Soil development on sediments and evaporites of the Messinian crisis

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Abstract

Vast areas in the Mediterranean are characterised by evaporite deposits of the Messinian crises (c. 6–5.3 Ma BP). During this period, large deposits were built up in shallow lagoon-like systems and are now found in southern Italy, Albania, Cyprus and Turkey. So far, soil formation on evaporites has been studied predominantly in subarid to arid environments. Although the formation of soils has received new significance, little is known about the evolutional trajectories on evaporites of the Mediterranean. We therefore studied soil formation in the Caltanissetta basin (Sicily) where evaporites are most widespread. The lithologies included the sequence: marine clay deposits, laminated marl (diatomite; Tripoli sediments), Calcare di Base (limestone), detritic deposits, gypsum (selenite). The chemical signature (immobile elements, rare earth elements) indicated that they all have a similar origin. Surprisingly, both an increasing Corg and carbonate content in the soils caused a decrease in the 13C signal in carbonates and in part in the bulk soil. The low 13C and 18O values of carbonates in the parent material indicate a high rock-water (or meteoric water) interaction that has occurred during sedimentation and diagenesis. Organic matter was oxidised into the shallow lagoon-like systems and its carbon incorporated in the limestone. Elemental leaching from silicates during pedogenesis was most intense in the soils that developed on clays and Tripoli sediments. Vertisols and Mollisols have evolved, together with a high amount of oxyhydroxides (non- crystalline and crystalline forms) and kaolinite. Only weak soil formation was recognisable at sites having gypsiferous parent material. The presence of a high amount of selenite hindered a more advanced evolution. The soils developed on detritic and gypsiferous material exhibited some palygorskite that was inherited from the parent material. At sites having selenite or limestone, shallow Aridisols or Mollisols are found. Weathering is weakly pronounced, e.g. indicated by a high proportion of trioctahedral minerals. Besides inheritance from the parent material, smectite and kaolinite are also actively formed in the soils with increasing weathering. Plagioclase and mica are the main sources of smectite and K-feldspar is a main source of kaolinite neo-formation. The evaporite deposits vary greatly within short distances causing a high spatial diversity of soils. Consequently, soil quality strongly varies, which challenges agricultural use. Well-developed soil profiles and advanced weathering stages are only possible when marine clays, Tripoli sediments or detritic deposits are the parent material. Limestone (Calcare di Base) and gypsiferous sediments (selenite) strongly limit soil formation and mineral transformation.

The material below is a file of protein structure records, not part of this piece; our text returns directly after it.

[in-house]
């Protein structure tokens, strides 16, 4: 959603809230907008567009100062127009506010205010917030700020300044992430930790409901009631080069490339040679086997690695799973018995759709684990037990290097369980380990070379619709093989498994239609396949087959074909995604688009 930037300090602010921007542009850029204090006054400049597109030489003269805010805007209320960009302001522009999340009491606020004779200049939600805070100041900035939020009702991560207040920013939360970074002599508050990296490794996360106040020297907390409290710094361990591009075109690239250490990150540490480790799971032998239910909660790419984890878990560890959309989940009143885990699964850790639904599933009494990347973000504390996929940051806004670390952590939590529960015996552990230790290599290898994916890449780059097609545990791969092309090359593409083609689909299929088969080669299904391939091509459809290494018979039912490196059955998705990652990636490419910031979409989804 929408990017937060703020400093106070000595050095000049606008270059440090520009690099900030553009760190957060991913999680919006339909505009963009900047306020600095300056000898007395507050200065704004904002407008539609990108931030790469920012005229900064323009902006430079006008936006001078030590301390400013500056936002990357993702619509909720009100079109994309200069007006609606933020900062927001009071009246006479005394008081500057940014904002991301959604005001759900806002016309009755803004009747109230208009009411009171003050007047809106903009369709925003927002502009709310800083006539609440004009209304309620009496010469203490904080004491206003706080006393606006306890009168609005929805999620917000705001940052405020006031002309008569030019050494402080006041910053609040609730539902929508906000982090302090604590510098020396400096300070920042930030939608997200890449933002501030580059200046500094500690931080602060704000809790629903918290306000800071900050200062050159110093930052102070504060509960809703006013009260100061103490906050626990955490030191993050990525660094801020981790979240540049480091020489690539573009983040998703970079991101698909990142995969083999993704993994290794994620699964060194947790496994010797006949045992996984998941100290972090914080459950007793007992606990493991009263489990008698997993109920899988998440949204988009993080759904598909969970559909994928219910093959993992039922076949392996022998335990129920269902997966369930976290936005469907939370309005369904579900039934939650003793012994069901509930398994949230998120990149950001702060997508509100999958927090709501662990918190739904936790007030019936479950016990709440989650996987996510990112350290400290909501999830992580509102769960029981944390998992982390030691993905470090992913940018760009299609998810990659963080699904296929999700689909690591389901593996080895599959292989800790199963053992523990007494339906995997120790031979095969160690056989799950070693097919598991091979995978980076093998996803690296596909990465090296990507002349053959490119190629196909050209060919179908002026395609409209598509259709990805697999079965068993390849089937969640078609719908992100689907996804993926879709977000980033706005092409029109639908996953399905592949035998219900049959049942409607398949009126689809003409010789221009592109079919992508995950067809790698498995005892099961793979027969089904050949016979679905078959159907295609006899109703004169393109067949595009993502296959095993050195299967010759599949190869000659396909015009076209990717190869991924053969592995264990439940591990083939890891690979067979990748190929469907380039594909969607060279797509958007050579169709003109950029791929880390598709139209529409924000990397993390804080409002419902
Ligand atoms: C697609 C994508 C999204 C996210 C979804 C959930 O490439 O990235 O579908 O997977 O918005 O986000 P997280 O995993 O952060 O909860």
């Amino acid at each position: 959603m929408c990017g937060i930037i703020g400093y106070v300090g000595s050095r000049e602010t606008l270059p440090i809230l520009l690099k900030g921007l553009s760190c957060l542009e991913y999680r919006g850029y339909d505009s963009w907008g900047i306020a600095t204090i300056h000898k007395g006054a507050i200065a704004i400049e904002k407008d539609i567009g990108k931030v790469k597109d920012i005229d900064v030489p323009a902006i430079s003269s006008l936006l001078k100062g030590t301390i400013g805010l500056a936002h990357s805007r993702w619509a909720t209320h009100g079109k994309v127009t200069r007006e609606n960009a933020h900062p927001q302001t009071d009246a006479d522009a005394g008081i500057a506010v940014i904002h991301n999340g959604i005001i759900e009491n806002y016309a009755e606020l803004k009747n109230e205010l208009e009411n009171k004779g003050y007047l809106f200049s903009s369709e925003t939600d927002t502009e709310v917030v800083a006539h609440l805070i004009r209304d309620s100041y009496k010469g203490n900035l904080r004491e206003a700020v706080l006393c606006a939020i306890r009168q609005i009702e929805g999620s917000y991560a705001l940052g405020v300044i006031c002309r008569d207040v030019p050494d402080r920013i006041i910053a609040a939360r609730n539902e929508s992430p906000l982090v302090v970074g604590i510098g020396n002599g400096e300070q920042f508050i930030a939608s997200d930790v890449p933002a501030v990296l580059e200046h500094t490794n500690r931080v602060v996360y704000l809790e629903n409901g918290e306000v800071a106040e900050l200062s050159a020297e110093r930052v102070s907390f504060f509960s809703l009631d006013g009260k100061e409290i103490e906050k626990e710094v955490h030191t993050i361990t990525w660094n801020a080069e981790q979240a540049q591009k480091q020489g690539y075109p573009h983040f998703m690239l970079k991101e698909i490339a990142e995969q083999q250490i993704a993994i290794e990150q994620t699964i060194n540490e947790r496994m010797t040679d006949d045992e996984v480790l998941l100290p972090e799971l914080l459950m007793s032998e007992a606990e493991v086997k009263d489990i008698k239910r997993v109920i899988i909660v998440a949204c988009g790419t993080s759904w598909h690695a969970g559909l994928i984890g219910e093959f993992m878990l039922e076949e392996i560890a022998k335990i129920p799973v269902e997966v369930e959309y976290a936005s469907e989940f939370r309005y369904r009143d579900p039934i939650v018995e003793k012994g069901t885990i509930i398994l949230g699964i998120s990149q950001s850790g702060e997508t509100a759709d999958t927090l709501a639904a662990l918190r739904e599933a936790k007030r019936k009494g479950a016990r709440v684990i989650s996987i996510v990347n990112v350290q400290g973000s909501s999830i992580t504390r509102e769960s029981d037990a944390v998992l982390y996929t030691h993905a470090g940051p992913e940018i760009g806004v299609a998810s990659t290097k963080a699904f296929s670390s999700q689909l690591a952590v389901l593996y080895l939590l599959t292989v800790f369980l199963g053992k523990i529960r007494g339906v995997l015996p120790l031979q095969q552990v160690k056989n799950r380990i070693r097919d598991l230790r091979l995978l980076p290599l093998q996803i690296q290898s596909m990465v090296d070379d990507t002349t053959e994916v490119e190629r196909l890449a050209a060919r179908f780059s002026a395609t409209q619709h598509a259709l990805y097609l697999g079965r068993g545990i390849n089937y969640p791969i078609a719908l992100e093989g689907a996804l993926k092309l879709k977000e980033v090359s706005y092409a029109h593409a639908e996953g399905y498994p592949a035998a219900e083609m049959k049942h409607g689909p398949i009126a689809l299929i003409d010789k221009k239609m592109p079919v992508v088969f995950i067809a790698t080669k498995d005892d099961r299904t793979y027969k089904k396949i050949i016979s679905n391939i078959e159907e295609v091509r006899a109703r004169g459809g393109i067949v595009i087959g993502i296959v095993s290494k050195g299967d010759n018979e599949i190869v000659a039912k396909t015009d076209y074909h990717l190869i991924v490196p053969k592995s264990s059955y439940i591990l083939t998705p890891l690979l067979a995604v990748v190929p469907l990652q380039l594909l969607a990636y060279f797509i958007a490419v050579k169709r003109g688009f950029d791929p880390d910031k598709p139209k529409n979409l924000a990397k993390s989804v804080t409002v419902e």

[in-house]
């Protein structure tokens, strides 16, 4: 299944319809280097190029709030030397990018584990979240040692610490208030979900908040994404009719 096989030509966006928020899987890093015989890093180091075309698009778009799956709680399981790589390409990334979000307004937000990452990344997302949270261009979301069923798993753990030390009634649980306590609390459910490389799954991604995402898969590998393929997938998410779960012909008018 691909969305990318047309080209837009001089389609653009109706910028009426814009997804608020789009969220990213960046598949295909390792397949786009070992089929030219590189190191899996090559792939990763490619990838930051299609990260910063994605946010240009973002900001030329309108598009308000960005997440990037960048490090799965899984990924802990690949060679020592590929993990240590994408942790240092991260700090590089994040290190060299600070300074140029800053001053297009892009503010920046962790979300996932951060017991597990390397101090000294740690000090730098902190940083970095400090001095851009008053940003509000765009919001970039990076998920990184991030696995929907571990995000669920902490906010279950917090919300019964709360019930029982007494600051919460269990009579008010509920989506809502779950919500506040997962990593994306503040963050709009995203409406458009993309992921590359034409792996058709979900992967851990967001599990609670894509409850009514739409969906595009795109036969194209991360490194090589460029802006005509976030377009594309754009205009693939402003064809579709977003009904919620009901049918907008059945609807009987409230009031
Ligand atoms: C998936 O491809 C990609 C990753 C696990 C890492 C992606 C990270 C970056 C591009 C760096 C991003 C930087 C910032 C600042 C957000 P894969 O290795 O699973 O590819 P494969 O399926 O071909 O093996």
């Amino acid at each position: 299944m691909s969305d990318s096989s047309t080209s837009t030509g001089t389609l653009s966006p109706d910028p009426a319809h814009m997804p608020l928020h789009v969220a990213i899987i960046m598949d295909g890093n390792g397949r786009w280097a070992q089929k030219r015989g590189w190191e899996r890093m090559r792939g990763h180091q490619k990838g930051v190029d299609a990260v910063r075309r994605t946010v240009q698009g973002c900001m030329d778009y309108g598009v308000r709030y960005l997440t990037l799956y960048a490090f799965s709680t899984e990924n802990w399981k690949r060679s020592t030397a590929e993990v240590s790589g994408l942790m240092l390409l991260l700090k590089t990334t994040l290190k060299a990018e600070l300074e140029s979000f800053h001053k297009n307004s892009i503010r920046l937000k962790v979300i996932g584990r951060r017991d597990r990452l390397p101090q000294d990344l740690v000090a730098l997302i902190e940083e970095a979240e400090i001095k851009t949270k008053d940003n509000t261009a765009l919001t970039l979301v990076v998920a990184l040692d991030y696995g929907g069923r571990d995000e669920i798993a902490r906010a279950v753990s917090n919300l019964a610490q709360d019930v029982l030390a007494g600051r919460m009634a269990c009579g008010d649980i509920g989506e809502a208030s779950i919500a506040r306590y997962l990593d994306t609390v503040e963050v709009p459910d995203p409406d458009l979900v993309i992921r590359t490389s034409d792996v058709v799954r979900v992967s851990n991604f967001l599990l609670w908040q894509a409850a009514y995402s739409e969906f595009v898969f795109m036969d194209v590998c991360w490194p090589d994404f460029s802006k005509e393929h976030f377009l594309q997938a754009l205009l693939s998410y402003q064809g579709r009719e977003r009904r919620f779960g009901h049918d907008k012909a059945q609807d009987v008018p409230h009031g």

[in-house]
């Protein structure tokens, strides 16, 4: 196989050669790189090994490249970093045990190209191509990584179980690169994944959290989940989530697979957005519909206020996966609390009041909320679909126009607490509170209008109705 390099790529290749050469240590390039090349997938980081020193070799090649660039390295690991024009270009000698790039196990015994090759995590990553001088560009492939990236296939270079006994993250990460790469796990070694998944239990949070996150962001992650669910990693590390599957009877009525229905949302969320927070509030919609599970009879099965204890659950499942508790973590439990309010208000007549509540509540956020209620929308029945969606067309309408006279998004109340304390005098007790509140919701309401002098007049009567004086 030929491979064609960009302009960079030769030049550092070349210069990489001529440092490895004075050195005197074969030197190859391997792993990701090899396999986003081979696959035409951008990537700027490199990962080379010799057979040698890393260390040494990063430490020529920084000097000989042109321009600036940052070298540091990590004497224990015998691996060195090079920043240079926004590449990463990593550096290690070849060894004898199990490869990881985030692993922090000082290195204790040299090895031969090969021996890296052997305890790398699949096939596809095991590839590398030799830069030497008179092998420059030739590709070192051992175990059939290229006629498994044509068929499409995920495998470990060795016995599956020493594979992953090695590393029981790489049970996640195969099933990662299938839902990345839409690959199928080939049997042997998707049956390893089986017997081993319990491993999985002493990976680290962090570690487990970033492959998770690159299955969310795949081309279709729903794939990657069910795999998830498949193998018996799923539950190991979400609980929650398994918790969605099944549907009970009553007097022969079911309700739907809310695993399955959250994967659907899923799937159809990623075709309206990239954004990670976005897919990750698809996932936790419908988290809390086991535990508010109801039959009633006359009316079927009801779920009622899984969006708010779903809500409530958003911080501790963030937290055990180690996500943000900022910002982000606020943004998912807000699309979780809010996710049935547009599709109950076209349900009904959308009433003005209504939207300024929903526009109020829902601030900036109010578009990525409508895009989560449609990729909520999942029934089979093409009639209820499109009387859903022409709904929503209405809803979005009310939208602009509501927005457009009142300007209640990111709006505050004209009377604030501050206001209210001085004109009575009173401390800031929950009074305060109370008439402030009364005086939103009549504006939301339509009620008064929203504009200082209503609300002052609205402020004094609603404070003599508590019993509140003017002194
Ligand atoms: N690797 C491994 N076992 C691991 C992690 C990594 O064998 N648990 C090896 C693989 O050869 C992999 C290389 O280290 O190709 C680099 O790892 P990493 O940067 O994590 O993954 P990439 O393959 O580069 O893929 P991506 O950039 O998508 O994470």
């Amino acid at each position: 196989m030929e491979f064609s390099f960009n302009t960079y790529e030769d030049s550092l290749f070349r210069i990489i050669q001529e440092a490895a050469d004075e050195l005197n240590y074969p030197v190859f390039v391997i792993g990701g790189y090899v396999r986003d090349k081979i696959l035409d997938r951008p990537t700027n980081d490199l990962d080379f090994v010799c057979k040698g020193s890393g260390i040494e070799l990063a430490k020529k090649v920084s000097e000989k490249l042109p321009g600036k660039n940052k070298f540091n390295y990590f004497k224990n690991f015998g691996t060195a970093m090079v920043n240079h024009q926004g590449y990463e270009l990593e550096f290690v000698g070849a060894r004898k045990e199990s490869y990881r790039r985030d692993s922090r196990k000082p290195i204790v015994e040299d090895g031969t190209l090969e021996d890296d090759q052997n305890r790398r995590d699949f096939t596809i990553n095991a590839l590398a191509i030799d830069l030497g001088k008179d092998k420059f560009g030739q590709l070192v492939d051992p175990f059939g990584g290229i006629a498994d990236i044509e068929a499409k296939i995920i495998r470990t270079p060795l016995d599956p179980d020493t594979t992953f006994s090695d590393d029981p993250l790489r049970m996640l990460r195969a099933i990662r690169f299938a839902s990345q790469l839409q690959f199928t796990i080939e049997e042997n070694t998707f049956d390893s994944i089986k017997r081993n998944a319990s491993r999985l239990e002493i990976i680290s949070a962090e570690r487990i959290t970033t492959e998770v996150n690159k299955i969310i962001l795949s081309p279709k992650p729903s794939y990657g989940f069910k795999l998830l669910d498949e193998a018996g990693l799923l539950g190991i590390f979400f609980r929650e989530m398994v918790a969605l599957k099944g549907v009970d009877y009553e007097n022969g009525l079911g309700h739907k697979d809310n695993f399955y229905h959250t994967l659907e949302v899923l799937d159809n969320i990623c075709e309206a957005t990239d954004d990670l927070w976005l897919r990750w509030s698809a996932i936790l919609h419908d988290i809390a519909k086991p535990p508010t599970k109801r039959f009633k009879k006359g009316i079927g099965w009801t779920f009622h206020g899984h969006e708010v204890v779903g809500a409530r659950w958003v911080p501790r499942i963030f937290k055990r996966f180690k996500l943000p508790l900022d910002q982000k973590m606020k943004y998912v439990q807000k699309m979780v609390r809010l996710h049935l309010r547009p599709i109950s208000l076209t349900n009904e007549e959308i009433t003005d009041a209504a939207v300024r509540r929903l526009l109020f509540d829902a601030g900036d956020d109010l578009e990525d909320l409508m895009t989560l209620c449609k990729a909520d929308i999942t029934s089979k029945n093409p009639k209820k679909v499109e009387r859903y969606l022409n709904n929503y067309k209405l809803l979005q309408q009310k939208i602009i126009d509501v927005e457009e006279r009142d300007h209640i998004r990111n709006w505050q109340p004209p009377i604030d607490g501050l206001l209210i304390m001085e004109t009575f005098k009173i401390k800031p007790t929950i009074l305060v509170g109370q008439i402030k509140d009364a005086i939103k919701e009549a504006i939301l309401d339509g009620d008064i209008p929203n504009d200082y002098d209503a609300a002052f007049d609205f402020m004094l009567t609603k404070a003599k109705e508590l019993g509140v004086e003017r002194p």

Lingua originaleEnglish
Numero di pagine16
RivistaCatena
Stato di pubblicazionePublished - 2019

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